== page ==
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Sharpening (Read 749 times)
 
Glenn Jacobs
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North DFW, Texas, USA
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Re: Sharpening
Reply #15 - Jul 18th, 2017 at 1:06pm
 
definitely need a grinder and wolverine setup. Get a fine grit stone for one side and a diamond dresser.

JMO
Glenn J.
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Scott Ticknor
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Re: Sharpening
Reply #16 - Jul 21st, 2017 at 11:17am
 
Sharpening is part of the process of wood turning. One of the most enjoyable things for me is the sound of a recently sharpened tool as it cut through the wood fibers. Don`t put yourself at a disadvantage by only using carbide, go buy a grinder and a sharpening rig. There is so much information regarding sharpening on You Tube it boggles the mind.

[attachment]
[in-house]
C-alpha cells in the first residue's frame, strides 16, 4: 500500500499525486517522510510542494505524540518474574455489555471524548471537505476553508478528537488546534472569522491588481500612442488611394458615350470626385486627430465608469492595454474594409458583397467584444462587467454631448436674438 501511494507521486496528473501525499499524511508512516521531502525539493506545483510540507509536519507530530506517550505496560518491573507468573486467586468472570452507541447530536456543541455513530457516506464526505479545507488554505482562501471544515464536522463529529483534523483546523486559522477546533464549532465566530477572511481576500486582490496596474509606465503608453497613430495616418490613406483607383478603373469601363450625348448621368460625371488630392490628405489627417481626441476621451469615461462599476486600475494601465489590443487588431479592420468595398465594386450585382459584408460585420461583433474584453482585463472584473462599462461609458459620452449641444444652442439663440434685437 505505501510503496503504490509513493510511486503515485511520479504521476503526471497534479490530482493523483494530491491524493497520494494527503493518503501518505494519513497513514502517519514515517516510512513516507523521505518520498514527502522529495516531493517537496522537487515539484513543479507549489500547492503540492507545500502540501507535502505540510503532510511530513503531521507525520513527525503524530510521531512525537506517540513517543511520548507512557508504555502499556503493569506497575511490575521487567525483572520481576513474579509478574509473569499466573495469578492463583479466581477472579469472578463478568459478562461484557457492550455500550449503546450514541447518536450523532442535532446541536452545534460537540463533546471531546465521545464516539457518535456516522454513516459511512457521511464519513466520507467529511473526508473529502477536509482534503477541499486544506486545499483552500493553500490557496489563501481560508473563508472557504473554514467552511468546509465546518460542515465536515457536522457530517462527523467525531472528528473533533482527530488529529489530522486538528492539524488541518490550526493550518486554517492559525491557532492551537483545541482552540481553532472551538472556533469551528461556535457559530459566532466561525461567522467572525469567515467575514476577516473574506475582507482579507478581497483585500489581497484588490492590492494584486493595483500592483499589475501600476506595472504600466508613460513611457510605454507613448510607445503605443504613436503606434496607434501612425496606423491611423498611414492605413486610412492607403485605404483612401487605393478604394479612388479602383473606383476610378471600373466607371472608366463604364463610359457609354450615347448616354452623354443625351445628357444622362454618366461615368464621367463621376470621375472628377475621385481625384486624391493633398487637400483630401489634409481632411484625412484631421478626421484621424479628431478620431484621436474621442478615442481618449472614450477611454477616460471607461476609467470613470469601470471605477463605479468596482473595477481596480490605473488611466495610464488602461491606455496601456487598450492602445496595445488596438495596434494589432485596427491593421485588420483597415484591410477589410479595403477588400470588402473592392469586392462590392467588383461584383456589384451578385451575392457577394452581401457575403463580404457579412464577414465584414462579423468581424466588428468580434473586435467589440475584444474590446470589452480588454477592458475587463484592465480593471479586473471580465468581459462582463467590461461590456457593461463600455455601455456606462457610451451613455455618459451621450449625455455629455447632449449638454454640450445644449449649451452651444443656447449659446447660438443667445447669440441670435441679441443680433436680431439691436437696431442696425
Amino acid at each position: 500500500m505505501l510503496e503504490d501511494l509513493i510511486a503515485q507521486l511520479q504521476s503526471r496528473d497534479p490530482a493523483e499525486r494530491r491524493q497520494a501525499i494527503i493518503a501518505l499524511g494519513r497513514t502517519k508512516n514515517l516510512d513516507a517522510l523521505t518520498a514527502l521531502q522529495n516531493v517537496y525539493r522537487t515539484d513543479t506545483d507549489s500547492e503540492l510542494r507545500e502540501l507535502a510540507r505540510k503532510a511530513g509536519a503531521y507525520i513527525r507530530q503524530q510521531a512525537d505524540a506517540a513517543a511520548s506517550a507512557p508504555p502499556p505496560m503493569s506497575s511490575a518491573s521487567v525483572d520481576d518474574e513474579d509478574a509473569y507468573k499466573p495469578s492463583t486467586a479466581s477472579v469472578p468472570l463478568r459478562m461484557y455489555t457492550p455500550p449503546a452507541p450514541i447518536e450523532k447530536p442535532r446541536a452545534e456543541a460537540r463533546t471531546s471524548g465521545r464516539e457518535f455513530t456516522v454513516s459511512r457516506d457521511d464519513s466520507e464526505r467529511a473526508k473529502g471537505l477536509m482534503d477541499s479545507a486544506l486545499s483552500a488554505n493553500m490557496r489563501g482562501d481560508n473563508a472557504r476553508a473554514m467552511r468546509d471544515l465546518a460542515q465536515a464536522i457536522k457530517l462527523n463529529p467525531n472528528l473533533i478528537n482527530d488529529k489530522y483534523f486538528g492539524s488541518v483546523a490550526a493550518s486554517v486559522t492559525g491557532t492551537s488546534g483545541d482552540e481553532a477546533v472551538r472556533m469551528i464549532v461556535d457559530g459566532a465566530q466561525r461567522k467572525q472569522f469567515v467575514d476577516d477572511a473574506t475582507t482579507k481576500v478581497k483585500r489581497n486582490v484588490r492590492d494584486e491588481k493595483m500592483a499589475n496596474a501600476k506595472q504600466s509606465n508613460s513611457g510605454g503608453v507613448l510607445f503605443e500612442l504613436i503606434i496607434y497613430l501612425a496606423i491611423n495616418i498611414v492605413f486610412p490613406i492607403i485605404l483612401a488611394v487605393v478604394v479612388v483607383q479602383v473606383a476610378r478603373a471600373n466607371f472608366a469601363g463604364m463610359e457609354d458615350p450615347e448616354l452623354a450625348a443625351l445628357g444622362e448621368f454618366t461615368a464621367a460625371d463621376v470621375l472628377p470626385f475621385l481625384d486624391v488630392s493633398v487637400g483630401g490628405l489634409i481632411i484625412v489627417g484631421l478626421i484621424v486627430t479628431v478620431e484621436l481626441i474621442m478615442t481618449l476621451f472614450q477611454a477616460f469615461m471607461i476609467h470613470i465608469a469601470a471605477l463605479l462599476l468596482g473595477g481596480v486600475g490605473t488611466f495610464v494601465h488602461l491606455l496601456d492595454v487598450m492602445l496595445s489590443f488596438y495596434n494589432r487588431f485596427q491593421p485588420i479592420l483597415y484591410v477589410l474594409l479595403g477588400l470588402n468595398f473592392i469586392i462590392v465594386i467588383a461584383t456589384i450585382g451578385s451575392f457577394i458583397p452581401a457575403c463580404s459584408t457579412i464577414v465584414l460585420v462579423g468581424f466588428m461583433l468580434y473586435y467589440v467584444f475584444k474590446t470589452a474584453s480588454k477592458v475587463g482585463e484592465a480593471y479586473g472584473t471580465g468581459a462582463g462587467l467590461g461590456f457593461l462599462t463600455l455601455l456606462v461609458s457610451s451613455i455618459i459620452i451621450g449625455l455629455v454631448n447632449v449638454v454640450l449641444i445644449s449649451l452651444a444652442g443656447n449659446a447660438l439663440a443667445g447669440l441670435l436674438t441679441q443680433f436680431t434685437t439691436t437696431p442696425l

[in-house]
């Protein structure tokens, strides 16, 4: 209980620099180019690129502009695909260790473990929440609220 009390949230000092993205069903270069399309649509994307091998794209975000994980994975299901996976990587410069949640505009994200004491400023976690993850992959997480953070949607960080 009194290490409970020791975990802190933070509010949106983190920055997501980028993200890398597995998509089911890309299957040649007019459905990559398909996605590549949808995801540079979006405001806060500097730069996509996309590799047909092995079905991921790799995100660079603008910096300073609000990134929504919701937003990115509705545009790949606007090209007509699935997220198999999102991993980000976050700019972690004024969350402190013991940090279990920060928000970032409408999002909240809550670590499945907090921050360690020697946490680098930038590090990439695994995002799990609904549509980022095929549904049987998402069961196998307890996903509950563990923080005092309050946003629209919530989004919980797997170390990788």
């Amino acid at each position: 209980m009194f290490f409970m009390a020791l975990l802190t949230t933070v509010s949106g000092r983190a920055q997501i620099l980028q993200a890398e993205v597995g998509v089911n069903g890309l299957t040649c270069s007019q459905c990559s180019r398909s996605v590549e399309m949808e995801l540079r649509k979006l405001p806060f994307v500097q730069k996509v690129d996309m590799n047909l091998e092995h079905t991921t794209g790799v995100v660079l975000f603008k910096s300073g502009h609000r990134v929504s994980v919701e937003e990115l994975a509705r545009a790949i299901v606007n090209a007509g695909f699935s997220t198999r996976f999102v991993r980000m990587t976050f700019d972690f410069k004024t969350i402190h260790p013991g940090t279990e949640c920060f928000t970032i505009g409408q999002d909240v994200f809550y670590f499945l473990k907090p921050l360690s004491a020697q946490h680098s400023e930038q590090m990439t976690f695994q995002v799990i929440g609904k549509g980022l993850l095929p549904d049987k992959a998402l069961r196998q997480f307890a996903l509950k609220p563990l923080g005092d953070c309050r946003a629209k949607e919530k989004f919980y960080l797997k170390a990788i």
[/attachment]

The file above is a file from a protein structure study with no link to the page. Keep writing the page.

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Don Stephan
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Cincinnati, Ohio, Ohio, USA
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Re: Sharpening
Reply #17 - Jul 21st, 2017 at 12:43pm
 
There is a longer learning curve with the Robo Rest than the wolverine system, but platform sharpening all the lathe tools is more efficient.  With the quick adjustment of sharpening angle on the Robo,  Rest I do not hesitate to touch up a tool as needed, and I sometimes use a number of gouges and scrapers making once turned bowls.

Red recently uploaded a new video on using the Robo Rest.
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lloyd harner
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Re: Sharpening
Reply #18 - Jul 21st, 2017 at 9:08pm
 
since i come from a knife makers background not a wood turner.  i have a belt grinder not stone or CBN wheel grinder
the ability to change belt grits for the type cut in wood or to repair a tool thats chipped is key
some times 800 grit will touch up a tool and other times you need a 50 grit.  you cann also get buffing belts
due to the kind of grinder ri have i have the option of hollow (wheel grind ether 5 or 10 inch wheel size ) or flat grind.   being   a newbie to turning i have found the flat grind more forgiving when rubbing the wood till you find the cutting edge
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